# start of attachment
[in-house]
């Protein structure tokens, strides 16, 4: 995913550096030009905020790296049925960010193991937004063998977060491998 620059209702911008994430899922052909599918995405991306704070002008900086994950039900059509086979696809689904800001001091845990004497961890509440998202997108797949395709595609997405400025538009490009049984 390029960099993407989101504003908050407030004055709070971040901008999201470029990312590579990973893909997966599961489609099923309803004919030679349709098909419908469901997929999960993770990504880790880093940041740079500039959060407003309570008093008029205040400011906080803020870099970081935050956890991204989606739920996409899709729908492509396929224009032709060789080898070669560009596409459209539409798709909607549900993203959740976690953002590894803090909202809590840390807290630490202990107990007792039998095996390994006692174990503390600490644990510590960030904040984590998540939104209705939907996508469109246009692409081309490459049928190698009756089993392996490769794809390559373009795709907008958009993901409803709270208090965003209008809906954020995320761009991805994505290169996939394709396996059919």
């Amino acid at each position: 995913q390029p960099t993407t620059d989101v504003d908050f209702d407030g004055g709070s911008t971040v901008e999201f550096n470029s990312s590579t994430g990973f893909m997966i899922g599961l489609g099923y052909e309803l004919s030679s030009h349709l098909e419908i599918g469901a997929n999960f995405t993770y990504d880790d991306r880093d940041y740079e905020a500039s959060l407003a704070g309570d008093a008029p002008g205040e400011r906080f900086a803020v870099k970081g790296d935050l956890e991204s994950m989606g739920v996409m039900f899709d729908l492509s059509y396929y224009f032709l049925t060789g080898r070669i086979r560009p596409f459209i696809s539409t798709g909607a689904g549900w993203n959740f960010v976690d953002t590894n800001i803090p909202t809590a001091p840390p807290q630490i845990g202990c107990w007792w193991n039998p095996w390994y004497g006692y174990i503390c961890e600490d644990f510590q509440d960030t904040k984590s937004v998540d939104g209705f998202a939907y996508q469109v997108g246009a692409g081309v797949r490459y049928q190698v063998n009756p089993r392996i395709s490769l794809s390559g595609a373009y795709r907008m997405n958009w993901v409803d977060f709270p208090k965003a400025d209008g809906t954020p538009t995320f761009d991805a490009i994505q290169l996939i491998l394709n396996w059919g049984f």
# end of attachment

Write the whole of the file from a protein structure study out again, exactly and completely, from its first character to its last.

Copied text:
[in-house]
């Protein structure tokens, strides 16, 4: 995913550096030009905020790296049925960010193991937004063998977060491998 620059209702911008994430899922052909599918995405991306704070002008900086994950039900059509086979696809689904800001001091845990004497961890509440998202997108797949395709595609997405400025538009490009049984 390029960099993407989101504003908050407030004055709070971040901008999201470029990312590579990973893909997966599961489609099923309803004919030679349709098909419908469901997929999960993770990504880790880093940041740079500039959060407003309570008093008029205040400011906080803020870099970081935050956890991204989606739920996409899709729908492509396929224009032709060789080898070669560009596409459209539409798709909607549900993203959740976690953002590894803090909202809590840390807290630490202990107990007792039998095996390994006692174990503390600490644990510590960030904040984590998540939104209705939907996508469109246009692409081309490459049928190698009756089993392996490769794809390559373009795709907008958009993901409803709270208090965003209008809906954020995320761009991805994505290169996939394709396996059919």
């Amino acid at each position: 995913q390029p960099t993407t620059d989101v504003d908050f209702d407030g004055g709070s911008t971040v901008e999201f550096n470029s990312s590579t994430g990973f893909m997966i899922g599961l489609g099923y052909e309803l004919s030679s030009h349709l098909e419908i599918g469901a997929n999960f995405t993770y990504d880790d991306r880093d940041y740079e905020a500039s959060l407003a704070g309570d008093a008029p002008g205040e400011r906080f900086a803020v870099k970081g790296d935050l956890e991204s994950m989606g739920v996409m039900f899709d729908l492509s059509y396929y224009f032709l049925t060789g080898r070669i086979r560009p596409f459209i696809s539409t798709g909607a689904g549900w993203n959740f960010v976690d953002t590894n800001i803090p909202t809590a001091p840390p807290q630490i845990g202990c107990w007792w193991n039998p095996w390994y004497g006692y174990i503390c961890e600490d644990f510590q509440d960030t904040k984590s937004v998540d939104g209705f998202a939907y996508q469109v997108g246009a692409g081309v797949r490459y049928q190698v063998n009756p089993r392996i395709s490769l794809s390559g595609a373009y795709r907008m997405n958009w993901v409803d977060f709270p208090k965003a400025d209008g809906t954020p538009t995320f761009d991805a490009i994505q290169l996939i491998l394709n396996w059919g049984f």